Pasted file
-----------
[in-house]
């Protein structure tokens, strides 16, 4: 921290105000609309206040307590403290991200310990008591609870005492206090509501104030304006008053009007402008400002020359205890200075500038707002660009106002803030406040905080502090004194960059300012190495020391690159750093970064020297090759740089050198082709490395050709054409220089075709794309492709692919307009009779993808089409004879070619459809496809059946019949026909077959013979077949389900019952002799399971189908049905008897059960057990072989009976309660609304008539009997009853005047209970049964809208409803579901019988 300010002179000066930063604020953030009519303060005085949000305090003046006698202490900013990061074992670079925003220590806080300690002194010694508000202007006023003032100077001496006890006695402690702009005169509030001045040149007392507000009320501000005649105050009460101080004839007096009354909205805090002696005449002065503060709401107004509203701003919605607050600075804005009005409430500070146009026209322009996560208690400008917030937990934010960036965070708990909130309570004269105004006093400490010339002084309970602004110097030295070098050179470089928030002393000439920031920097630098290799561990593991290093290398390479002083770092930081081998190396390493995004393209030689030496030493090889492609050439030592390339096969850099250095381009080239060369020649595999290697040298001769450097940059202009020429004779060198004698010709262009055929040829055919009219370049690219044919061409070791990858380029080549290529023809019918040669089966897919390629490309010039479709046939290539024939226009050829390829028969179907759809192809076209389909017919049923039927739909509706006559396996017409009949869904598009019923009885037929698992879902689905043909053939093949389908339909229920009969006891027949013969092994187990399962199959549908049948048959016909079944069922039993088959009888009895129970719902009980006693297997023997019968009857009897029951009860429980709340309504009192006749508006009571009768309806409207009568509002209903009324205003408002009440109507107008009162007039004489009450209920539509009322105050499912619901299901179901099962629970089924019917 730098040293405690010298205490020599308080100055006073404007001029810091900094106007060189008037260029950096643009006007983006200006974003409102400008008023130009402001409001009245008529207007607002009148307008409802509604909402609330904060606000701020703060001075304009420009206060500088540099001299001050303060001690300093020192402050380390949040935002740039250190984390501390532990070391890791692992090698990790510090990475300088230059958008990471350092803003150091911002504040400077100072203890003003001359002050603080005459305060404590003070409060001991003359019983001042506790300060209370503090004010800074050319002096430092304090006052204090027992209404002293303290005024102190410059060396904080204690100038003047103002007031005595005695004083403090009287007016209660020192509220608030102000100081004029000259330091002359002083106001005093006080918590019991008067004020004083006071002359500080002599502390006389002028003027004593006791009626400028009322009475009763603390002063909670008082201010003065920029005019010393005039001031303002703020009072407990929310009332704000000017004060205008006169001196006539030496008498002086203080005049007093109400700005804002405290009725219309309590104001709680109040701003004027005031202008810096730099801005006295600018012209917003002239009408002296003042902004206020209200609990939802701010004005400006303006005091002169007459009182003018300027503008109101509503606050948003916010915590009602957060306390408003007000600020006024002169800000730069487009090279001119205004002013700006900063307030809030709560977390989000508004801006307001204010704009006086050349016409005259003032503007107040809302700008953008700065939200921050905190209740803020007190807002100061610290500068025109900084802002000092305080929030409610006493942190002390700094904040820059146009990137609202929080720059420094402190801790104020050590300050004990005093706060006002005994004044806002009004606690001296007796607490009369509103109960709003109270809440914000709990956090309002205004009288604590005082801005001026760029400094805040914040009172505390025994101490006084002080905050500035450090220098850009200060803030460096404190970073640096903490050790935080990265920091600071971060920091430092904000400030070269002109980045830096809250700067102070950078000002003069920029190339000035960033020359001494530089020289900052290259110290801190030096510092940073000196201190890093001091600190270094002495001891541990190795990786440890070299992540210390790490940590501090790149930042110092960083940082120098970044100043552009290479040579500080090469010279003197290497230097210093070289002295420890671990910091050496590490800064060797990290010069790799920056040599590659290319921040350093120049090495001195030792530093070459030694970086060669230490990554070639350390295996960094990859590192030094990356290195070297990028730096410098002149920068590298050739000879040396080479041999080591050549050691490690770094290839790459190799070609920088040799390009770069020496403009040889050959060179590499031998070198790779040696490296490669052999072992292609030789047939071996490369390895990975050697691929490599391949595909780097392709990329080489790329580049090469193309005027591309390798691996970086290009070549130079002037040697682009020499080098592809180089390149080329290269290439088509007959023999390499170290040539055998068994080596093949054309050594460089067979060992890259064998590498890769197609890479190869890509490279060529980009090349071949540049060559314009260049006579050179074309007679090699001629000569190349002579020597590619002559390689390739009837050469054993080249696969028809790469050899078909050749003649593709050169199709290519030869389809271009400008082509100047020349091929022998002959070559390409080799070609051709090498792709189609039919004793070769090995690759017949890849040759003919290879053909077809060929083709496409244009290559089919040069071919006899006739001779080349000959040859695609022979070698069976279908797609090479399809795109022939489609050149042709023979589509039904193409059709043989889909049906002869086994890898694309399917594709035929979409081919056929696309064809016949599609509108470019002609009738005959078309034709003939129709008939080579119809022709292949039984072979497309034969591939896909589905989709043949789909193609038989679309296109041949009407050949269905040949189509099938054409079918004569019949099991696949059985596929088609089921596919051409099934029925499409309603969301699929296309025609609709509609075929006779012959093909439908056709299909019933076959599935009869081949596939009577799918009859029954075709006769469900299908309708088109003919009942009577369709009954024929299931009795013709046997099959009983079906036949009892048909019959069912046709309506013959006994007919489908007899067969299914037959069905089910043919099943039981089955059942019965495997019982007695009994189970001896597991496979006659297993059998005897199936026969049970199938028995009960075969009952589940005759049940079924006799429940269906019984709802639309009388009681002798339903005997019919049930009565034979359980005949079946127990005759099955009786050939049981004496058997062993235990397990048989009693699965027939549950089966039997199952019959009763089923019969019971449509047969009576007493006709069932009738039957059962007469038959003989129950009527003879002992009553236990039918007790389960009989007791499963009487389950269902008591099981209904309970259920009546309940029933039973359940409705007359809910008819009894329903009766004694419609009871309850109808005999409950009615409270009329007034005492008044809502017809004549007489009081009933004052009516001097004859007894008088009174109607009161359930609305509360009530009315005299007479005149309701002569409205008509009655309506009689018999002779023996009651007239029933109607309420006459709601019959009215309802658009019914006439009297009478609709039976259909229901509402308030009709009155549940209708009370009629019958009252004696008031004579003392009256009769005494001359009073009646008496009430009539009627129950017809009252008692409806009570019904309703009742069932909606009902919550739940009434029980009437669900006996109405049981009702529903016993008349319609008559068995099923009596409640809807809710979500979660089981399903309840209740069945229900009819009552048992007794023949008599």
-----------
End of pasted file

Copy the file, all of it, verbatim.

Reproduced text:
[in-house]
């Protein structure tokens, strides 16, 4: 921290105000609309206040307590403290991200310990008591609870005492206090509501104030304006008053009007402008400002020359205890200075500038707002660009106002803030406040905080502090004194960059300012190495020391690159750093970064020297090759740089050198082709490395050709054409220089075709794309492709692919307009009779993808089409004879070619459809496809059946019949026909077959013979077949389900019952002799399971189908049905008897059960057990072989009976309660609304008539009997009853005047209970049964809208409803579901019988 300010002179000066930063604020953030009519303060005085949000305090003046006698202490900013990061074992670079925003220590806080300690002194010694508000202007006023003032100077001496006890006695402690702009005169509030001045040149007392507000009320501000005649105050009460101080004839007096009354909205805090002696005449002065503060709401107004509203701003919605607050600075804005009005409430500070146009026209322009996560208690400008917030937990934010960036965070708990909130309570004269105004006093400490010339002084309970602004110097030295070098050179470089928030002393000439920031920097630098290799561990593991290093290398390479002083770092930081081998190396390493995004393209030689030496030493090889492609050439030592390339096969850099250095381009080239060369020649595999290697040298001769450097940059202009020429004779060198004698010709262009055929040829055919009219370049690219044919061409070791990858380029080549290529023809019918040669089966897919390629490309010039479709046939290539024939226009050829390829028969179907759809192809076209389909017919049923039927739909509706006559396996017409009949869904598009019923009885037929698992879902689905043909053939093949389908339909229920009969006891027949013969092994187990399962199959549908049948048959016909079944069922039993088959009888009895129970719902009980006693297997023997019968009857009897029951009860429980709340309504009192006749508006009571009768309806409207009568509002209903009324205003408002009440109507107008009162007039004489009450209920539509009322105050499912619901299901179901099962629970089924019917 730098040293405690010298205490020599308080100055006073404007001029810091900094106007060189008037260029950096643009006007983006200006974003409102400008008023130009402001409001009245008529207007607002009148307008409802509604909402609330904060606000701020703060001075304009420009206060500088540099001299001050303060001690300093020192402050380390949040935002740039250190984390501390532990070391890791692992090698990790510090990475300088230059958008990471350092803003150091911002504040400077100072203890003003001359002050603080005459305060404590003070409060001991003359019983001042506790300060209370503090004010800074050319002096430092304090006052204090027992209404002293303290005024102190410059060396904080204690100038003047103002007031005595005695004083403090009287007016209660020192509220608030102000100081004029000259330091002359002083106001005093006080918590019991008067004020004083006071002359500080002599502390006389002028003027004593006791009626400028009322009475009763603390002063909670008082201010003065920029005019010393005039001031303002703020009072407990929310009332704000000017004060205008006169001196006539030496008498002086203080005049007093109400700005804002405290009725219309309590104001709680109040701003004027005031202008810096730099801005006295600018012209917003002239009408002296003042902004206020209200609990939802701010004005400006303006005091002169007459009182003018300027503008109101509503606050948003916010915590009602957060306390408003007000600020006024002169800000730069487009090279001119205004002013700006900063307030809030709560977390989000508004801006307001204010704009006086050349016409005259003032503007107040809302700008953008700065939200921050905190209740803020007190807002100061610290500068025109900084802002000092305080929030409610006493942190002390700094904040820059146009990137609202929080720059420094402190801790104020050590300050004990005093706060006002005994004044806002009004606690001296007796607490009369509103109960709003109270809440914000709990956090309002205004009288604590005082801005001026760029400094805040914040009172505390025994101490006084002080905050500035450090220098850009200060803030460096404190970073640096903490050790935080990265920091600071971060920091430092904000400030070269002109980045830096809250700067102070950078000002003069920029190339000035960033020359001494530089020289900052290259110290801190030096510092940073000196201190890093001091600190270094002495001891541990190795990786440890070299992540210390790490940590501090790149930042110092960083940082120098970044100043552009290479040579500080090469010279003197290497230097210093070289002295420890671990910091050496590490800064060797990290010069790799920056040599590659290319921040350093120049090495001195030792530093070459030694970086060669230490990554070639350390295996960094990859590192030094990356290195070297990028730096410098002149920068590298050739000879040396080479041999080591050549050691490690770094290839790459190799070609920088040799390009770069020496403009040889050959060179590499031998070198790779040696490296490669052999072992292609030789047939071996490369390895990975050697691929490599391949595909780097392709990329080489790329580049090469193309005027591309390798691996970086290009070549130079002037040697682009020499080098592809180089390149080329290269290439088509007959023999390499170290040539055998068994080596093949054309050594460089067979060992890259064998590498890769197609890479190869890509490279060529980009090349071949540049060559314009260049006579050179074309007679090699001629000569190349002579020597590619002559390689390739009837050469054993080249696969028809790469050899078909050749003649593709050169199709290519030869389809271009400008082509100047020349091929022998002959070559390409080799070609051709090498792709189609039919004793070769090995690759017949890849040759003919290879053909077809060929083709496409244009290559089919040069071919006899006739001779080349000959040859695609022979070698069976279908797609090479399809795109022939489609050149042709023979589509039904193409059709043989889909049906002869086994890898694309399917594709035929979409081919056929696309064809016949599609509108470019002609009738005959078309034709003939129709008939080579119809022709292949039984072979497309034969591939896909589905989709043949789909193609038989679309296109041949009407050949269905040949189509099938054409079918004569019949099991696949059985596929088609089921596919051409099934029925499409309603969301699929296309025609609709509609075929006779012959093909439908056709299909019933076959599935009869081949596939009577799918009859029954075709006769469900299908309708088109003919009942009577369709009954024929299931009795013709046997099959009983079906036949009892048909019959069912046709309506013959006994007919489908007899067969299914037959069905089910043919099943039981089955059942019965495997019982007695009994189970001896597991496979006659297993059998005897199936026969049970199938028995009960075969009952589940005759049940079924006799429940269906019984709802639309009388009681002798339903005997019919049930009565034979359980005949079946127990005759099955009786050939049981004496058997062993235990397990048989009693699965027939549950089966039997199952019959009763089923019969019971449509047969009576007493006709069932009738039957059962007469038959003989129950009527003879002992009553236990039918007790389960009989007791499963009487389950269902008591099981209904309970259920009546309940029933039973359940409705007359809910008819009894329903009766004694419609009871309850109808005999409950009615409270009329007034005492008044809502017809004549007489009081009933004052009516001097004859007894008088009174109607009161359930609305509360009530009315005299007479005149309701002569409205008509009655309506009689018999002779023996009651007239029933109607309420006459709601019959009215309802658009019914006439009297009478609709039976259909229901509402308030009709009155549940209708009370009629019958009252004696008031004579003392009256009769005494001359009073009646008496009430009539009627129950017809009252008692409806009570019904309703009742069932909606009902919550739940009434029980009437669900006996109405049981009702529903016993008349319609008559068995099923009596409640809807809710979500979660089981399903309840209740069945229900009819009552048992007794023949008599």